landfill philosophy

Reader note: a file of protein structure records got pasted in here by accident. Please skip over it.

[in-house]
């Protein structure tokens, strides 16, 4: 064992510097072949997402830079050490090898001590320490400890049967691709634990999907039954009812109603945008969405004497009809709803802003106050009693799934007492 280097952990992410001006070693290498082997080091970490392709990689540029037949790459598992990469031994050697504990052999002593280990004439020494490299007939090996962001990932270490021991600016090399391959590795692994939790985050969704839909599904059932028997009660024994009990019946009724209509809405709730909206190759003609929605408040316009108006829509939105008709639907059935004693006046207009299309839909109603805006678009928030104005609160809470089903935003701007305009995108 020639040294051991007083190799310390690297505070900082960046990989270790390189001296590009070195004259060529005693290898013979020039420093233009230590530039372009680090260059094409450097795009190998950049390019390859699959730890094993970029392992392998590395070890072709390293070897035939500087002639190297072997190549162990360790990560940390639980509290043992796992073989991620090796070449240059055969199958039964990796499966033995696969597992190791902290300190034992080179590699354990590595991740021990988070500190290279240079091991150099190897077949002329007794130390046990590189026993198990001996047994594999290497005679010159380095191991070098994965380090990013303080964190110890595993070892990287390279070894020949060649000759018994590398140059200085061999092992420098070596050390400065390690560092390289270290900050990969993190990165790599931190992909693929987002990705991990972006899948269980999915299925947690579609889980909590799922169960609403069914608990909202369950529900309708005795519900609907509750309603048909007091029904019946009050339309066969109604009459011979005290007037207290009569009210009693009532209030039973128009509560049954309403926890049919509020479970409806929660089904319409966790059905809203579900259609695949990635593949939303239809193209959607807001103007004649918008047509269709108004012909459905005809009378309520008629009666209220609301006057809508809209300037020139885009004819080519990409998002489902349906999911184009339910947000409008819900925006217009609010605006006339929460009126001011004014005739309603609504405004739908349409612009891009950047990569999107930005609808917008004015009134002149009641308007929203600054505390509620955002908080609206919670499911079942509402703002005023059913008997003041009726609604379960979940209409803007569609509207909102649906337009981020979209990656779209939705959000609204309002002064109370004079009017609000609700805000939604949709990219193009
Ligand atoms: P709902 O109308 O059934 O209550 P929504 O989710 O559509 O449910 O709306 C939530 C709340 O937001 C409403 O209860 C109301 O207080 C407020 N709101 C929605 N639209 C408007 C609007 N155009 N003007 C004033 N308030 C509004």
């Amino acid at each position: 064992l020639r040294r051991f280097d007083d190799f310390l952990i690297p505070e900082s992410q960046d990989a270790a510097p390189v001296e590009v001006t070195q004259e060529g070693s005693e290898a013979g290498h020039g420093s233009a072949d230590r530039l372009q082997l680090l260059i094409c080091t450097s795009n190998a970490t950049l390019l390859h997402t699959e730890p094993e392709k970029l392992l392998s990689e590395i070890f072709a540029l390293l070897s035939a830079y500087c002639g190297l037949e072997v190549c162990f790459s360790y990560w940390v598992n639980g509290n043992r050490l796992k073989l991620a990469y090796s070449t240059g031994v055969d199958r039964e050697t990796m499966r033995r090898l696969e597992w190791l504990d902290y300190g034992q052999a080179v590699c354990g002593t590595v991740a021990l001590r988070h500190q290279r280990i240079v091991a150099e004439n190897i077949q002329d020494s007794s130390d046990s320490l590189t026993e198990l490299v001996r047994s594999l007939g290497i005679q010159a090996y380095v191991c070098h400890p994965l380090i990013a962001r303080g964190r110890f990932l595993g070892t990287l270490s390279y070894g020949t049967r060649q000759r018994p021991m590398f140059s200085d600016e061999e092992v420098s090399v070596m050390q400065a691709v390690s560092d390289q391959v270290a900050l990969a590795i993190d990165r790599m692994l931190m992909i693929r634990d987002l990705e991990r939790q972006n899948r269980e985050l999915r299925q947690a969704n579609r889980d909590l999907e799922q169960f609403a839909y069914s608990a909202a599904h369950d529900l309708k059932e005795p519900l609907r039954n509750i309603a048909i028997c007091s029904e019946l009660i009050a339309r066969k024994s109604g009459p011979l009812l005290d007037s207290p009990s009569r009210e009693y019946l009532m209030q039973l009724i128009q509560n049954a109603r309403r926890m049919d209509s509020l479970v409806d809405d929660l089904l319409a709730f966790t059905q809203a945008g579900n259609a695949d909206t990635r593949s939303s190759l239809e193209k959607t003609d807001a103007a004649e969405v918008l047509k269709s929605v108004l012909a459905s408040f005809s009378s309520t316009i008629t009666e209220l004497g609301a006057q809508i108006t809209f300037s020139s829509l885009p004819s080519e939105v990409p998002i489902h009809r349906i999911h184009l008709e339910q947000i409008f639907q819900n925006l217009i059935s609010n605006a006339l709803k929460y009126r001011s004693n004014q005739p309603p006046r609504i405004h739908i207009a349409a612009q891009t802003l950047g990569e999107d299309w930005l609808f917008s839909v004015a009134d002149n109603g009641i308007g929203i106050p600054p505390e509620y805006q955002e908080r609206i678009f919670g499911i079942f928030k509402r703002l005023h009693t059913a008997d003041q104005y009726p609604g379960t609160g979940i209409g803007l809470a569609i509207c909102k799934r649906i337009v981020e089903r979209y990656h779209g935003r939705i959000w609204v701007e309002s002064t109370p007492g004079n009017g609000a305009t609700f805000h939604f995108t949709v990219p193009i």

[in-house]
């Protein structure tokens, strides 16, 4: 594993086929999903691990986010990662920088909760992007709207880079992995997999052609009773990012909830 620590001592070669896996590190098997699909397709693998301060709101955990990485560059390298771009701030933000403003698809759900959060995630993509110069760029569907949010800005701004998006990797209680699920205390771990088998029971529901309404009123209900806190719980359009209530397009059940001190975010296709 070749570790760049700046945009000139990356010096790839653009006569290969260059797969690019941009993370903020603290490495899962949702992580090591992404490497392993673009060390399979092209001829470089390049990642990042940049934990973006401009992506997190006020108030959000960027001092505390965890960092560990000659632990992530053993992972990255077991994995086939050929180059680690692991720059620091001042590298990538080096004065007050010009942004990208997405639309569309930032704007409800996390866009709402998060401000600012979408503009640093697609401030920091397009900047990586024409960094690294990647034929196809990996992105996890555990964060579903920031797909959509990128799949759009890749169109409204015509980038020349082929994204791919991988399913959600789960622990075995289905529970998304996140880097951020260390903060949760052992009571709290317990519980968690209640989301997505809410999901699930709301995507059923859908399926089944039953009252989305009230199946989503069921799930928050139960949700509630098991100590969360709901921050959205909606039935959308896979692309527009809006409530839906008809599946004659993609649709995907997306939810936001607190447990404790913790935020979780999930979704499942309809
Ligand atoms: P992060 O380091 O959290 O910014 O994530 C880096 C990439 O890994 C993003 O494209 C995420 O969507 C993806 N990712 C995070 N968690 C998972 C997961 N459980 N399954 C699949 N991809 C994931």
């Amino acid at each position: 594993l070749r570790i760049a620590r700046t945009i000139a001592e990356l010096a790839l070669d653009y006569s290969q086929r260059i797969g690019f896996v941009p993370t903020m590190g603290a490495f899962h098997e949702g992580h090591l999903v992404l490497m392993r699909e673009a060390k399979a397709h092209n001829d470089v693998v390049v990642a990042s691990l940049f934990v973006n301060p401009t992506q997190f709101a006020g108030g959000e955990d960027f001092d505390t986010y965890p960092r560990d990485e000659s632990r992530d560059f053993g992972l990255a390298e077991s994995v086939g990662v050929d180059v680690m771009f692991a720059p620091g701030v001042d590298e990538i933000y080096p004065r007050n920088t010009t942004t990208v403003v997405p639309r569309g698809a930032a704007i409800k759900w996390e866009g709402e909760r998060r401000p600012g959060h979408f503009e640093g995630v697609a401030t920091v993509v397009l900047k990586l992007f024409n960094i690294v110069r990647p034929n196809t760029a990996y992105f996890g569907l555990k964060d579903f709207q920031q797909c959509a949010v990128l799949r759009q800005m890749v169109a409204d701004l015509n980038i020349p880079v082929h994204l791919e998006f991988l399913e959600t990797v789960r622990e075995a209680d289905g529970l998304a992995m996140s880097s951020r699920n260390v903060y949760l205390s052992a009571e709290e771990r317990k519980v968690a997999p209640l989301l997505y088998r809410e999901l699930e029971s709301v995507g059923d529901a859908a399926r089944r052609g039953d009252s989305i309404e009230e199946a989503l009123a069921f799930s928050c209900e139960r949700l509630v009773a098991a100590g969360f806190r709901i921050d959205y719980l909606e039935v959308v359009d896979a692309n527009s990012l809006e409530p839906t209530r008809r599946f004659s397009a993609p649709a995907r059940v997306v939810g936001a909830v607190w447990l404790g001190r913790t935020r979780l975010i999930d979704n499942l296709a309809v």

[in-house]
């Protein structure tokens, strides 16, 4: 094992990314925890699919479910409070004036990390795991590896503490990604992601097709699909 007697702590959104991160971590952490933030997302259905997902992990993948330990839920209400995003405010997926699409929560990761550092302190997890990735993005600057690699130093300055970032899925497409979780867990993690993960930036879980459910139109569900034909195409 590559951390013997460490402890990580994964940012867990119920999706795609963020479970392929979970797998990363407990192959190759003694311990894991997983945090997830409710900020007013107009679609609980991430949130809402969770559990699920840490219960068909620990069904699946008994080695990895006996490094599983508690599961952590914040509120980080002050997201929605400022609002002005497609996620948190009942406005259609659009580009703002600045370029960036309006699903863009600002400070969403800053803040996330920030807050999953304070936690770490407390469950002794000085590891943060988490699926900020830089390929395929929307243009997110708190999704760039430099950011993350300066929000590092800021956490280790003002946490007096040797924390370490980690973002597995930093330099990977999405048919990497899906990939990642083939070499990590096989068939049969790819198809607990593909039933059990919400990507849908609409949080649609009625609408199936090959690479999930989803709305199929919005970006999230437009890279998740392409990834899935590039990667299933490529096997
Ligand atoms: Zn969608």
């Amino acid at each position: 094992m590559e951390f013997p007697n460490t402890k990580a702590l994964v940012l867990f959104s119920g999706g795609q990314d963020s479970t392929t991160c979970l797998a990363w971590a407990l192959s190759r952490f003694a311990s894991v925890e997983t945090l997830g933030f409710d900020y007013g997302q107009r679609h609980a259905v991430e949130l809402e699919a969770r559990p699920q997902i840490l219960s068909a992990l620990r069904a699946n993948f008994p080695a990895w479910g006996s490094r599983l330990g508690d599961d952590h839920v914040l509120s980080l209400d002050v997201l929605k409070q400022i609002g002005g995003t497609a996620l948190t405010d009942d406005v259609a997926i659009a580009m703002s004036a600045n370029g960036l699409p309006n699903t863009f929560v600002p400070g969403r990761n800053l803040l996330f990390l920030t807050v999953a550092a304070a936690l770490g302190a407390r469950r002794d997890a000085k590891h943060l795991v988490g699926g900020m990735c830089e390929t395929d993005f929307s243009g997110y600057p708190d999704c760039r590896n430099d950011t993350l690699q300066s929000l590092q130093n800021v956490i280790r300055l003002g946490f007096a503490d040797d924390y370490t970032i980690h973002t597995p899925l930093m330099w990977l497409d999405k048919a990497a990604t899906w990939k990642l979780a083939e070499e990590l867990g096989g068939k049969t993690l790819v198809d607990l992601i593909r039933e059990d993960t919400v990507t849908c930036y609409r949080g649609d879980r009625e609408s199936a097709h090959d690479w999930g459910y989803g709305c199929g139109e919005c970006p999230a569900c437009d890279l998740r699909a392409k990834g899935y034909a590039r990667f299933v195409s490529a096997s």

Garbage philosophy Is the thinking behind waste disposal based on environmental principles or on money? By Bob Barnett You pull up to the compactor, open the door, toss your bag of garbage in, close the door and forget about it. The scene is played out hundreds of times each day at Whistler’s two compactor sites. As the groan of the motor kicks in and the compactor ram crushes the garbage, you may move on to recycle some cans or paper, feeling a little smug knowing that you are doing your part for the environment. But garbage doesn’t disappear after you’ve closed the compactor door. For the past 22 years Whistler has been accumulating garbage at the landfill south of town. It’s buried there, out of sight and out of mind of most of us, but it isn’t gone forever. How long it will be there, and how much longer we will continue to add to the landfill, is anyone’s guess. Three years ago, the plan was that all landfills in the Sea to Sky Corridor, including Whistler’s, would be closed by 2000. Whistler, Squamish, Pemberton and other communities within the Squamish-Lillooet Regional District agreed, in October 1996, to a Solid Waste Management Plan that would have seen garbage from the corridor trucked to Surrey and then put on a train, where it would be shipped to the Rabanco landfill in south-eastern Washington state. In 1997 the Ministry of Environment approved this SWMP, as part of the province-wide directive that every regional district develop a plan to reduce the amount of solid waste generated per capita by 50 per cent (from 1990 levels) by the year 2000. But even before the province approved the SWMP, Squamish and Whistler were having second thoughts. A staff memo to Squamish council on Dec. 5, 1996 — less than two months after SLRD members had approved the SWMP — recommended closure of the Squamish landfill be delayed due to budgetary impacts. A Jan. 2, 1997 memo from staff to Whistler council recommended that extending the life of the Whistler landfill be investigated. In July 1997 Whistler council approved the phase I expansion of the Whistler landfill, which was expected to add another 2.5 years to the life of the facility. In the same resolution Whistler council chose to begin "exploring the option of extending the life of the Whistler landfill after the year 2000 for a period of 10 to 20 years." In addition to looking at a phase II landfill expansion Whistler also notified the SLRD that it recommended no further negotiations be carried out with regard to exporting garbage. The motivating factor, which took Whistler, Squamish and consequently the rest of the SLRD from approving in October 1996 a SWMP to close the landfills and export garbage, to cancelling the export plan and expanding landfills in July 1997, was money. As Brian Barnett, then the municipality’s deputy engineer, wrote in a July 7, 1997 report to council: "The SLRD were led to believe that the cost to export waste was only $550,000 per year more than expanding the landfill sites and disposing of the waste within the Sea-to-Sky Corridor. However, more recent cost estimates indicate the difference is closer to $1,600,000 per year." Whistler Councillor Ted Milner has questioned the cost comparison of the export option versus expanding the landfill (see Pique July 9) and a consultant hired by the municipality has said the difference isn’t as high as $1.6 million. But there is no doubt one of the fundamental factors in the whole garbage debate is that the landfill is a revenue producer for the municipality. Barnett’s 1997 report said the phase I landfill expansion would "generate approximately $2 million of revenue to help finance the landfill closure project." But a 1998 study by Stanley Consulting Group Ltd. estimated the cost of closing the phase I expansion at only $325,000. (The Stanley report also states the phase I expansion would now carry the municipality through to 2003.) And a parcel tax introduced Jan. 1, 1997 was designed to raise $500,000 annually for four years to cover the cost of closing the original landfill. Last January Whistler council voted 6-1 (Milner opposed) to approve the phase II expansion of the Whistler landfill, guaranteeing use of the facility until at least 2008. The road from the July 1997 decision to "explore the option of extending the life of the Whistler landfill after the year 2000," to authorizing the phase II expansion in January of this year was a simple progression through a number of check points. Last September, after an engineering study said leachate problems at the Squamish landfill were limited, Squamish council decided to expand its landfill to provide capacity to 2008. The next month the SLRD acted to revise the SWMP because neither Squamish nor Whistler was going to close their landfills by 2000, as was stated in the plan. The SLRD then requested Whistler council confirm its intent to operate the Whistler landfill until the end of 2008, consistent with Squamish’s plans. But even before Whistler council was presented with the request to keep its landfill open until 2008, municipal staff offered the carrot of an environmental legacy fund if the landfill stayed open. The fund was based on the higher "tipping" fees and solid waste user fees levied against homeowners for disposing of garbage at the landfill. The higher fees went into effect on Jan. 1, 1997 to cover the additional cost of exporting garbage. But when the export option was rejected the higher fees were maintained. Staff last year estimated the new fees would generate an additional $600,000 annually from 1998 to 2008. The interest from this environmental legacy fund could be spent on environmental projects. In January, results of the Stanley report were presented to Whistler council and the final decision was made to expand rather than export. However, due to decreases in the volume of material going to the landfill, the environmental legacy fund contributions were reduced from $600,000 annually to $300,000 annually. And that’s where the landfill expansion issue sits today. Because it is part of the regional district’s solid waste management plan, the phase II expansion of the Whistler landfill will have to be approved by the SLRD — which will hold public information meetings on the issue during the first two weeks of August — and ultimately by the province. But in practise it has been municipal governments which shape the SWMP. Which leads to the question: What is Whistler’s long-term plan for garbage disposal? There doesn’t appear to be a definitive answer. The Stanley report says the Whistler landfill could last from 10 to 35 years. The municipality’s official position is to review alternative disposal methods in 2004 to determine a course of action beyond 2008. Whether that position is consistent with the Vision 2002 document the municipality has been working on is open to interpretation. A draft of the Vision 2002 report last year suggested environmental stability in the face of growth and development is a top priority amongst Whistler residents. The municipality has also been working on a comprehensive, integrated environmental strategy for the last several years. One of the core objectives of the strategy is to establish an overall policy and guidelines that will allow sustainable development, which was defined by the World Commission on Environment and Development as "...development that meets the needs of the present without compromising the ability of future generations to meet their own needs." And it may not be just Whistler’s garbage at the landfill. Some are concerned Whistler could become the region’s landfill after 2008, when Squamish is scheduled to close its facility. Making Whistler the corridor’s landfill site was one of the options presented by consultants back in 1995 when the SLRD was drafting its original SWMP. Then-mayor Ted Nebbeling flatly rejected that idea, and the export option was chosen. But as part of the export plan, Pemberton and Devine closed their landfills at the end of 1997 and garbage from Pemberton and Devine has been disposed of at the Whistler landfill ever since. Milner, who met with municipal staff last week regarding his concerns over the landfill expansion, said staff told him they are "not advocating (Whistler become the region’s landfill) at this time." Still, the wisdom of maintaining any landfill in a wet, alpine environment is something that has been questioned. Barnett, now the municipality’s manager of environmental services, notes that provincial regulations for landfills take into consideration siting issues such as climate and soil conditions and other local factors before an operational certificate is issued. He points out that both the phase I and phase II landfill expansions are lined to collect leachate from garbage. The leachate is then pumped through the municipal sewage treatment plant. The original landfill site, which has been in operation since 1977, did not have a liner to collect leachate until recently. Leachate has permeated soils around the original landfill but according to Barnett has not entered the Cheakamus River. Moreover, some studies have shown that adding water to landfills helps break down the material. In fact, at some landfills in the United States leachate material is recirculated, in a controlled manner, through the landfill to help the garbage decompose. Those arguments don’t satisfy critics, who say there is no way of knowing what percentage of the leachate in the Whistler landfill is collected. They also point out that heavy metals, solvents and other materials that end up in the landfill in the form of batteries or empty containers, can’t be neutralized just by running them through the sewage treatment plant. Milner points to United States Environmental Protection Agency regulations which state that "... even the best liner and leachate collection system will ultimately fail due to natural deterioration." The municipality’s expert responds to that argument by saying the liner should last for 100 years and that the garbage should decompose in 30 years. Municipal staff and councillors who voted for the phase II expansion of the landfill also say that one of the premises of environmental sustainability is taking care of one’s own waste. The critics note that argument wasn’t brought forward when the plan was to export garbage. There are other questions about long-term remediation plans for the landfill site and what the area can be used for whenever it is deemed "full," or if Whistler-Blackcomb decides to put an access lift up the south side of Whistler Mountain. There are also questions about the impact extending the life of the landfill will have on the bear population. And there is the unknown factor. Who knows what was put in the landfill back in the late ’70s and early ’80s and whether there may be some sort of toxic brew simmering beneath the surface that has to be dealt with some day. Milner is not alone in raising these questions, but some others have declined to speak publicly because they have to deal with the municipality on a professional basis. The arguments for and against expanding the landfill go back and forth, but ultimately the decision seems to come down to a question of money. There is little doubt it is cheaper to continue to bury our garbage rather than export it, but how much cheaper and whether it is a false saving are the issues. The Stanley report says the difference in operating costs is about $750,000 annually, between 2004 and 2008. Milner takes issue with some of the assumptions made in the cost comparison in the Stanley report and doesn’t believe the price difference is as large as $750,000, although he doesn’t say what he thinks it would be. Milner is also worried the environmental legacy fund created by keeping the landfill open may ultimately have to be used to clean up the landfill site. And it has been suggested that the municipality’s system of promoting entrepreneurialism within departments, instituted nearly two years ago, may have influenced staff and consultants’ reports which have repeatedly favoured landfill expansion over exporting. These issues aren’t on many people’s minds when they toss their garbage in a compactor and close the door. But the out of sight, out of mind philosophy may hold long-term consequences.